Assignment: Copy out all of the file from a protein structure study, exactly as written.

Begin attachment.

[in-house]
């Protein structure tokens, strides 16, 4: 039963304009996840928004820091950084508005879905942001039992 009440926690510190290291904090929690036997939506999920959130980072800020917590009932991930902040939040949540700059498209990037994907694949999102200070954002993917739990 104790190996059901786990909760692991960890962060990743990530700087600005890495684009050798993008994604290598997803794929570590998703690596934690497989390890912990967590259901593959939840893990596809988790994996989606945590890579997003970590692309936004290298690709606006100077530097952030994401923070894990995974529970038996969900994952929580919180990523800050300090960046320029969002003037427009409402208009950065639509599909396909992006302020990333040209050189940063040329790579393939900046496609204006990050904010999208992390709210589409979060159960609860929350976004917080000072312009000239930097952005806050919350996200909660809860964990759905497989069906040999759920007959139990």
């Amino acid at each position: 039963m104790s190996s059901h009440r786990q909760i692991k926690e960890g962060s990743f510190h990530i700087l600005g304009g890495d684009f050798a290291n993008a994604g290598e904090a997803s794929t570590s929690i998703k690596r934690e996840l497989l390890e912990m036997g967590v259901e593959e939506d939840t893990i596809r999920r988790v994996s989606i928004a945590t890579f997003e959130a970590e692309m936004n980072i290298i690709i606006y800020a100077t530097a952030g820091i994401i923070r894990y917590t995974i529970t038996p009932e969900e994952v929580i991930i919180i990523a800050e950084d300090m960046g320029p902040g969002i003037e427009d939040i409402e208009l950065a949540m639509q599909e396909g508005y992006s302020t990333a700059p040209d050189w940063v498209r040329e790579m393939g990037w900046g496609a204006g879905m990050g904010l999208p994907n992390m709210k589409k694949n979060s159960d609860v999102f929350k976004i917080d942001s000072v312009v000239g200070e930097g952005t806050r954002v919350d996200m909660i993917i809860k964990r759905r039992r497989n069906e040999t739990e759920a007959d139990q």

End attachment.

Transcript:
[in-house]
């Protein structure tokens, strides 16, 4: 039963304009996840928004820091950084508005879905942001039992 009440926690510190290291904090929690036997939506999920959130980072800020917590009932991930902040939040949540700059498209990037994907694949999102200070954002993917739990 104790190996059901786990909760692991960890962060990743990530700087600005890495684009050798993008994604290598997803794929570590998703690596934690497989390890912990967590259901593959939840893990596809988790994996989606945590890579997003970590692309936004290298690709606006100077530097952030994401923070894990995974529970038996969900994952929580919180990523800050300090960046320029969002003037427009409402208009950065639509599909396909992006302020990333040209050189940063040329790579393939900046496609204006990050904010999208992390709210589409979060159960609860929350976004917080000072312009000239930097952005806050919350996200909660809860964990759905497989069906040999759920007959139990």
């Amino acid at each position: 039963m104790s190996s059901h009440r786990q909760i692991k926690e960890g962060s990743f510190h990530i700087l600005g304009g890495d684009f050798a290291n993008a994604g290598e904090a997803s794929t570590s929690i998703k690596r934690e996840l497989l390890e912990m036997g967590v259901e593959e939506d939840t893990i596809r999920r988790v994996s989606i928004a945590t890579f997003e959130a970590e692309m936004n980072i290298i690709i606006y800020a100077t530097a952030g820091i994401i923070r894990y917590t995974i529970t038996p009932e969900e994952v929580i991930i919180i990523a800050e950084d300090m960046g320029p902040g969002i003037e427009d939040i409402e208009l950065a949540m639509q599909e396909g508005y992006s302020t990333a700059p040209d050189w940063v498209r040329e790579m393939g990037w900046g496609a204006g879905m990050g904010l999208p994907n992390m709210k589409k694949n979060s159960d609860v999102f929350k976004i917080d942001s000072v312009v000239g200070e930097g952005t806050r954002v919350d996200m909660i993917i809860k964990r759905r039992r497989n069906e040999t739990e759920a007959d139990q």